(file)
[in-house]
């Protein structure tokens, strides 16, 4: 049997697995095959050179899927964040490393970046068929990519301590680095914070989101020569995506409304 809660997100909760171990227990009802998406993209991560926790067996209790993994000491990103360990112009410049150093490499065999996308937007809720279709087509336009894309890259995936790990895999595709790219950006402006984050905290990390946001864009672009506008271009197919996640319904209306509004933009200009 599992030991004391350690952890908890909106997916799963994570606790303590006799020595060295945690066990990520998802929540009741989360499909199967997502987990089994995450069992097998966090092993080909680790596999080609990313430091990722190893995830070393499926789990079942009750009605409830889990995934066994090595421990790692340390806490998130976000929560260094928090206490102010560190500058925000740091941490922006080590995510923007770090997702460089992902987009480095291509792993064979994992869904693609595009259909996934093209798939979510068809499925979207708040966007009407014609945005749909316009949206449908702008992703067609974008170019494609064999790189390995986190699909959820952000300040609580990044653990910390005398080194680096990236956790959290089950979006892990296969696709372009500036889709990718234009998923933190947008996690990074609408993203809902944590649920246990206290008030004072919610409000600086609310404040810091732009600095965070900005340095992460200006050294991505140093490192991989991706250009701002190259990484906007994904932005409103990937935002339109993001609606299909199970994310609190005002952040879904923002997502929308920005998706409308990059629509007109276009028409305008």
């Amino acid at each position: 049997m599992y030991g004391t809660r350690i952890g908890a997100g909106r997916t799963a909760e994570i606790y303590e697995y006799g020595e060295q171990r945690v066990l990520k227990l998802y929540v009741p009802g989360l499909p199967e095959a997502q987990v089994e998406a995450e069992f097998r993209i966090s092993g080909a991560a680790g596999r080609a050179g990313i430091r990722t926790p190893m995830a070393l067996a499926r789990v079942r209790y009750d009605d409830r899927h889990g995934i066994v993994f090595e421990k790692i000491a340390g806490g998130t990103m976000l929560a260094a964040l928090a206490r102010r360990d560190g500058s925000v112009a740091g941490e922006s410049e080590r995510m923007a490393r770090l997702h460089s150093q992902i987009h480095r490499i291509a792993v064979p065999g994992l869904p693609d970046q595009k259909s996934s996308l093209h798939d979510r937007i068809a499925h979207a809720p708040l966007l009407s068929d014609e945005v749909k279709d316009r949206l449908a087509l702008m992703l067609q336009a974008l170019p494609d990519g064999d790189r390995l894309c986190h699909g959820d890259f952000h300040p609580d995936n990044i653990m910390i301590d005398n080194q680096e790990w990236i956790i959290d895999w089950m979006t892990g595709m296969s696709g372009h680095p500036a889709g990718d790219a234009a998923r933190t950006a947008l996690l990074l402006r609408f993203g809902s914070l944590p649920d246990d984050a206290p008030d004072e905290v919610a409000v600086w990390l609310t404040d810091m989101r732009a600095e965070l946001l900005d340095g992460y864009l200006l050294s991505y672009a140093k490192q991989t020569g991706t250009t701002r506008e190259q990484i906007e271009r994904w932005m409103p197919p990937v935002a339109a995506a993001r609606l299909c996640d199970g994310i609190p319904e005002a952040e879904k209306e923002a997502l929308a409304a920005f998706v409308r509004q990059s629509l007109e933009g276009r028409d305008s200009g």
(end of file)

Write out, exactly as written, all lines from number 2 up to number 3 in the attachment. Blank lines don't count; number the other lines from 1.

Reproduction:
């Protein structure tokens, strides 16, 4: 049997697995095959050179899927964040490393970046068929990519301590680095914070989101020569995506409304 809660997100909760171990227990009802998406993209991560926790067996209790993994000491990103360990112009410049150093490499065999996308937007809720279709087509336009894309890259995936790990895999595709790219950006402006984050905290990390946001864009672009506008271009197919996640319904209306509004933009200009 599992030991004391350690952890908890909106997916799963994570606790303590006799020595060295945690066990990520998802929540009741989360499909199967997502987990089994995450069992097998966090092993080909680790596999080609990313430091990722190893995830070393499926789990079942009750009605409830889990995934066994090595421990790692340390806490998130976000929560260094928090206490102010560190500058925000740091941490922006080590995510923007770090997702460089992902987009480095291509792993064979994992869904693609595009259909996934093209798939979510068809499925979207708040966007009407014609945005749909316009949206449908702008992703067609974008170019494609064999790189390995986190699909959820952000300040609580990044653990910390005398080194680096990236956790959290089950979006892990296969696709372009500036889709990718234009998923933190947008996690990074609408993203809902944590649920246990206290008030004072919610409000600086609310404040810091732009600095965070900005340095992460200006050294991505140093490192991989991706250009701002190259990484906007994904932005409103990937935002339109993001609606299909199970994310609190005002952040879904923002997502929308920005998706409308990059629509007109276009028409305008």
């Amino acid at each position: 049997m599992y030991g004391t809660r350690i952890g908890a997100g909106r997916t799963a909760e994570i606790y303590e697995y006799g020595e060295q171990r945690v066990l990520k227990l998802y929540v009741p009802g989360l499909p199967e095959a997502q987990v089994e998406a995450e069992f097998r993209i966090s092993g080909a991560a680790g596999r080609a050179g990313i430091r990722t926790p190893m995830a070393l067996a499926r789990v079942r209790y009750d009605d409830r899927h889990g995934i066994v993994f090595e421990k790692i000491a340390g806490g998130t990103m976000l929560a260094a964040l928090a206490r102010r360990d560190g500058s925000v112009a740091g941490e922006s410049e080590r995510m923007a490393r770090l997702h460089s150093q992902i987009h480095r490499i291509a792993v064979p065999g994992l869904p693609d970046q595009k259909s996934s996308l093209h798939d979510r937007i068809a499925h979207a809720p708040l966007l009407s068929d014609e945005v749909k279709d316009r949206l449908a087509l702008m992703l067609q336009a974008l170019p494609d990519g064999d790189r390995l894309c986190h699909g959820d890259f952000h300040p609580d995936n990044i653990m910390i301590d005398n080194q680096e790990w990236i956790i959290d895999w089950m979006t892990g595709m296969s696709g372009h680095p500036a889709g990718d790219a234009a998923r933190t950006a947008l996690l990074l402006r609408f993203g809902s914070l944590p649920d246990d984050a206290p008030d004072e905290v919610a409000v600086w990390l609310t404040d810091m989101r732009a600095e965070l946001l900005d340095g992460y864009l200006l050294s991505y672009a140093k490192q991989t020569g991706t250009t701002r506008e190259q990484i906007e271009r994904w932005m409103p197919p990937v935002a339109a995506a993001r609606l299909c996640d199970g994310i609190p319904e005002a952040e879904k209306e923002a997502l929308a409304a920005f998706v409308r509004q990059s629509l007109e933009g276009r028409d305008s200009g």